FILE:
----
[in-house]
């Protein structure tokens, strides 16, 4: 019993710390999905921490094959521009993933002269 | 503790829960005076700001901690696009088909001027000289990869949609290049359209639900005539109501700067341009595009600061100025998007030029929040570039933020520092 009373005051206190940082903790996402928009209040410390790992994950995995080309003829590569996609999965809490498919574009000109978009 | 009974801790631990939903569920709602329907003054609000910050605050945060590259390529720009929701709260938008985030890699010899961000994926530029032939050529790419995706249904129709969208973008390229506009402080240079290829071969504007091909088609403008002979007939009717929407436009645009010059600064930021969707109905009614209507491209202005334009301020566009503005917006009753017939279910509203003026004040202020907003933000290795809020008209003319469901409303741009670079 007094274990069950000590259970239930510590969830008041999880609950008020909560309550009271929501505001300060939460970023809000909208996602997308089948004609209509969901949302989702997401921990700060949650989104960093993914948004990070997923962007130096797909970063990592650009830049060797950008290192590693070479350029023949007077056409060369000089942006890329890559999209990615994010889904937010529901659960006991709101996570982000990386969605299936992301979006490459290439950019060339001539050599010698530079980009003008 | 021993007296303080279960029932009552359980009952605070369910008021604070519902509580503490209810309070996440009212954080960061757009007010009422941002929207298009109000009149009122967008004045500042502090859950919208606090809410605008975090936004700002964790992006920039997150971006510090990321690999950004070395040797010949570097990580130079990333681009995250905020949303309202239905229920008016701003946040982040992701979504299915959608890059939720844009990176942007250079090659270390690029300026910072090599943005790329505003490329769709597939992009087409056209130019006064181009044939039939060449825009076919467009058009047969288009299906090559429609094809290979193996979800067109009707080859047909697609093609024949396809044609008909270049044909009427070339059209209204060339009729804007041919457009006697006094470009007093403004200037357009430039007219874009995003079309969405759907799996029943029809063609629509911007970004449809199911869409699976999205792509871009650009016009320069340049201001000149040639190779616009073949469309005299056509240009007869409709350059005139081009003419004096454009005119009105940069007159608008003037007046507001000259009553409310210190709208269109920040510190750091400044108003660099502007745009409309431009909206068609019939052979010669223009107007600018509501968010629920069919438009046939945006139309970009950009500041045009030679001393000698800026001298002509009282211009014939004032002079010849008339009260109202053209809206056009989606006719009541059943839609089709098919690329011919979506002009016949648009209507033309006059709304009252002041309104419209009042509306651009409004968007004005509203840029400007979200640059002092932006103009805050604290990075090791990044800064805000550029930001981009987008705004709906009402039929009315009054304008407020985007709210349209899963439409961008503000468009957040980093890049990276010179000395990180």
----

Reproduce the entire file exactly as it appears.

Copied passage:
[in-house]
């Protein structure tokens, strides 16, 4: 019993710390999905921490094959521009993933002269 | 503790829960005076700001901690696009088909001027000289990869949609290049359209639900005539109501700067341009595009600061100025998007030029929040570039933020520092 009373005051206190940082903790996402928009209040410390790992994950995995080309003829590569996609999965809490498919574009000109978009 | 009974801790631990939903569920709602329907003054609000910050605050945060590259390529720009929701709260938008985030890699010899961000994926530029032939050529790419995706249904129709969208973008390229506009402080240079290829071969504007091909088609403008002979007939009717929407436009645009010059600064930021969707109905009614209507491209202005334009301020566009503005917006009753017939279910509203003026004040202020907003933000290795809020008209003319469901409303741009670079 007094274990069950000590259970239930510590969830008041999880609950008020909560309550009271929501505001300060939460970023809000909208996602997308089948004609209509969901949302989702997401921990700060949650989104960093993914948004990070997923962007130096797909970063990592650009830049060797950008290192590693070479350029023949007077056409060369000089942006890329890559999209990615994010889904937010529901659960006991709101996570982000990386969605299936992301979006490459290439950019060339001539050599010698530079980009003008 | 021993007296303080279960029932009552359980009952605070369910008021604070519902509580503490209810309070996440009212954080960061757009007010009422941002929207298009109000009149009122967008004045500042502090859950919208606090809410605008975090936004700002964790992006920039997150971006510090990321690999950004070395040797010949570097990580130079990333681009995250905020949303309202239905229920008016701003946040982040992701979504299915959608890059939720844009990176942007250079090659270390690029300026910072090599943005790329505003490329769709597939992009087409056209130019006064181009044939039939060449825009076919467009058009047969288009299906090559429609094809290979193996979800067109009707080859047909697609093609024949396809044609008909270049044909009427070339059209209204060339009729804007041919457009006697006094470009007093403004200037357009430039007219874009995003079309969405759907799996029943029809063609629509911007970004449809199911869409699976999205792509871009650009016009320069340049201001000149040639190779616009073949469309005299056509240009007869409709350059005139081009003419004096454009005119009105940069007159608008003037007046507001000259009553409310210190709208269109920040510190750091400044108003660099502007745009409309431009909206068609019939052979010669223009107007600018509501968010629920069919438009046939945006139309970009950009500041045009030679001393000698800026001298002509009282211009014939004032002079010849008339009260109202053209809206056009989606006719009541059943839609089709098919690329011919979506002009016949648009209507033309006059709304009252002041309104419209009042509306651009409004968007004005509203840029400007979200640059002092932006103009805050604290990075090791990044800064805000550029930001981009987008705004709906009402039929009315009054304008407020985007709210349209899963439409961008503000468009957040980093890049990276010179000395990180």